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Evaluate from FileAttachment

Is there a way to evaluate a cell from a FileAttachment call

index = 3
FileAttachment(`image_${index}.gif`).image()

produce the error SyntaxError: FileAttachment requires a single literal string argument

html`${await FileAttachment(`image_3.gif`).image()}`

works. How to transform this expession to an evaluted expression where 3 could take values from 1 to 12 from an input slider for example.

It’s not possible :man_shrugging:

References to files are parsed statically. We use static analysis to determine which files a notebook uses so that we can automatically publish referenced files when a notebook is published (and only referenced files), and similarly copy only referenced files when forking a notebook. The FileAttachment function thus accepts only literal strings; code such as

FileAttachment("my" + "file.csv")

or similar dynamic invocation is invalid syntax. For details on how this is implemented, see our parser.

You can alias FileAttachment:

FA = FileAttachment

and then use the aliased function with dynamic strings:

FA(`image_${index}.gif`).image()

However, please note that this is most likely unsupported and not something to rely on regularly.

4 Likes

If you want to just swap different images dynamically, maybe you can pull all the .url() to another cell in an object like {a:…,b:…,c…} and then use that to get the image dynamically from the list of uploaded files? I’m sure it has an overhead of waiting for the urls though.

that’s a cool hack!

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Mike is spilling aLL Ze SeCrEts if you just watch the Observable repos long enough, e.g. observablehq/parser/pull/129.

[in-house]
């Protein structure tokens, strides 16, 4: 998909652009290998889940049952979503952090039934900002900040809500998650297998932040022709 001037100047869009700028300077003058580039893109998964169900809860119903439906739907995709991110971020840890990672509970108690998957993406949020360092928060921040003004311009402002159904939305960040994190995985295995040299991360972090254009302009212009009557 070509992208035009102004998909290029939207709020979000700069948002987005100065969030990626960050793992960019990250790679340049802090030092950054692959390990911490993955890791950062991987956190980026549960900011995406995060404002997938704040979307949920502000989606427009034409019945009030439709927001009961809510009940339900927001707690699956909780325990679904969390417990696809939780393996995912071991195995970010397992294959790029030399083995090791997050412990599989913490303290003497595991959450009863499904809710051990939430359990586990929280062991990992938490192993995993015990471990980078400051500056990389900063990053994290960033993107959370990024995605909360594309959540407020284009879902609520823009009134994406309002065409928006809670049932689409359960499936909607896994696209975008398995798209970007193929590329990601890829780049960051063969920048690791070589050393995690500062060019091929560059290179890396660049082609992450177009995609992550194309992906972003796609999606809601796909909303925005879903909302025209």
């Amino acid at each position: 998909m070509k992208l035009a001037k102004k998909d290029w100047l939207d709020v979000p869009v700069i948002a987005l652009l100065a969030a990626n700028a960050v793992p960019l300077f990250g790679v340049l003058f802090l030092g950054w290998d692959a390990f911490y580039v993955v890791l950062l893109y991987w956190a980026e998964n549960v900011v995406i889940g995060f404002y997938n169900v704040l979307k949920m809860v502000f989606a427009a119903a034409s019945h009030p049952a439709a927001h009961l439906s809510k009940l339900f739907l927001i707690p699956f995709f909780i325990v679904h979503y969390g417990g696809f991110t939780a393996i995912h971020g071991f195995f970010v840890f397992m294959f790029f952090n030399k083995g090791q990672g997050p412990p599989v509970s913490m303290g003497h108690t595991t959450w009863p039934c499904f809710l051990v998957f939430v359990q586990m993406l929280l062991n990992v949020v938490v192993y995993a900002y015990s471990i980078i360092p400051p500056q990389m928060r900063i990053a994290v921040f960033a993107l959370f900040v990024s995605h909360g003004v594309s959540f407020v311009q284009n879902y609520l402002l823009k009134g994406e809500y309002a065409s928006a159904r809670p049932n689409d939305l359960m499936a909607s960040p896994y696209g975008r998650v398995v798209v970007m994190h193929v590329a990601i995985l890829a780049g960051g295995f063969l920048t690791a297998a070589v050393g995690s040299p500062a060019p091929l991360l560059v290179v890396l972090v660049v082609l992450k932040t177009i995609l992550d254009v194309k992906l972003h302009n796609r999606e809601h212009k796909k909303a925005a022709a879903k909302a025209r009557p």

On a more serious note, it’s easier to explain Observable (and its gotchas) to others if you understand how it works under the hood. And, except for the occasional dependabot rampage, they’re not too noisy.

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The recommended way to do this is to enumerate all your file attachments, and then reference them symbolically, rather than referencing the names.

So:

files = [
  FileAttachment("image_0.gif"),
  FileAttachment("image_1.gif"),
  FileAttachment("image_2.gif"),
  FileAttachment("image_3.gif"),
  FileAttachment("image_4.gif"),
  FileAttachment("image_5.gif"),
  FileAttachment("image_6.gif"),
  FileAttachment("image_7.gif"),
  …
]

And then

index = 3
files[index].image()

Or

html`${await files[index].image()}`

We use static analysis to determine which files your notebook references, so that files are automatically made public when you publish. There are ways to circumvent this, but it shouldn’t be needed if you enumerate your file attachments statically as shown above. And it’s also important to note that this technique is compatible with lazy loading: a referenced file is not loaded until you call a load method on it, such as file.image or file.json.

7 Likes

Thank you !

Not sure to achieve the small interface to control animation I have started. I am still not confortable with this dynamic programming.

My current attempt

You may find this helpful:

Here’s a quick example forked from your notebook:

1 Like

Yes, Scrubber input helps perfectly on how to control animations. Thanks.

I also mention work from https://observablehq.com/@oscar6echo/player that has more control options.